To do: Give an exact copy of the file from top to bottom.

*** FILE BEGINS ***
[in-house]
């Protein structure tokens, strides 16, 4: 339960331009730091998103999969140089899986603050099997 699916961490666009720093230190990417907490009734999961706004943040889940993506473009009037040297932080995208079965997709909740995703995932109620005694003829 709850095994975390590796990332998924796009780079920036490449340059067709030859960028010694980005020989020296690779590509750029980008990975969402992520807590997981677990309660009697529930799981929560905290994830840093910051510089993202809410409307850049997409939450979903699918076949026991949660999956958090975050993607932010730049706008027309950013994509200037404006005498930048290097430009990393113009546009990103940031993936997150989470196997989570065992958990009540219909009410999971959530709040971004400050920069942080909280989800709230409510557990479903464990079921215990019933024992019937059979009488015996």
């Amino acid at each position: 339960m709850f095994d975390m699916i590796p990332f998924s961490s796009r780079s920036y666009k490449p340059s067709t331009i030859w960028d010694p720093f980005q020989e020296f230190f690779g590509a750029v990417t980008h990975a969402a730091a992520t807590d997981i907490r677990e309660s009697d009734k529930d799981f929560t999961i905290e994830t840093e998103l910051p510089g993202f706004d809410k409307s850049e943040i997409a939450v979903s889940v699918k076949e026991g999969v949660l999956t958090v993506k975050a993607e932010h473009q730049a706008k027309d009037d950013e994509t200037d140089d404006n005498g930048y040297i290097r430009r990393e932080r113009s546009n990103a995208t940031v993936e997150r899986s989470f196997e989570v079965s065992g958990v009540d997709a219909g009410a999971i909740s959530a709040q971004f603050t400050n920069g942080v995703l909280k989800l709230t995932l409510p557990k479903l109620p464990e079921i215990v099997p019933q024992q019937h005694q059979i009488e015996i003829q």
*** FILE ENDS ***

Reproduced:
[in-house]
């Protein structure tokens, strides 16, 4: 339960331009730091998103999969140089899986603050099997 699916961490666009720093230190990417907490009734999961706004943040889940993506473009009037040297932080995208079965997709909740995703995932109620005694003829 709850095994975390590796990332998924796009780079920036490449340059067709030859960028010694980005020989020296690779590509750029980008990975969402992520807590997981677990309660009697529930799981929560905290994830840093910051510089993202809410409307850049997409939450979903699918076949026991949660999956958090975050993607932010730049706008027309950013994509200037404006005498930048290097430009990393113009546009990103940031993936997150989470196997989570065992958990009540219909009410999971959530709040971004400050920069942080909280989800709230409510557990479903464990079921215990019933024992019937059979009488015996």
């Amino acid at each position: 339960m709850f095994d975390m699916i590796p990332f998924s961490s796009r780079s920036y666009k490449p340059s067709t331009i030859w960028d010694p720093f980005q020989e020296f230190f690779g590509a750029v990417t980008h990975a969402a730091a992520t807590d997981i907490r677990e309660s009697d009734k529930d799981f929560t999961i905290e994830t840093e998103l910051p510089g993202f706004d809410k409307s850049e943040i997409a939450v979903s889940v699918k076949e026991g999969v949660l999956t958090v993506k975050a993607e932010h473009q730049a706008k027309d009037d950013e994509t200037d140089d404006n005498g930048y040297i290097r430009r990393e932080r113009s546009n990103a995208t940031v993936e997150r899986s989470f196997e989570v079965s065992g958990v009540d997709a219909g009410a999971i909740s959530a709040q971004f603050t400050n920069g942080v995703l909280k989800l709230t995932l409510p557990k479903l109620p464990e079921i215990v099997p019933q024992q019937h005694q059979i009488e015996i003829q």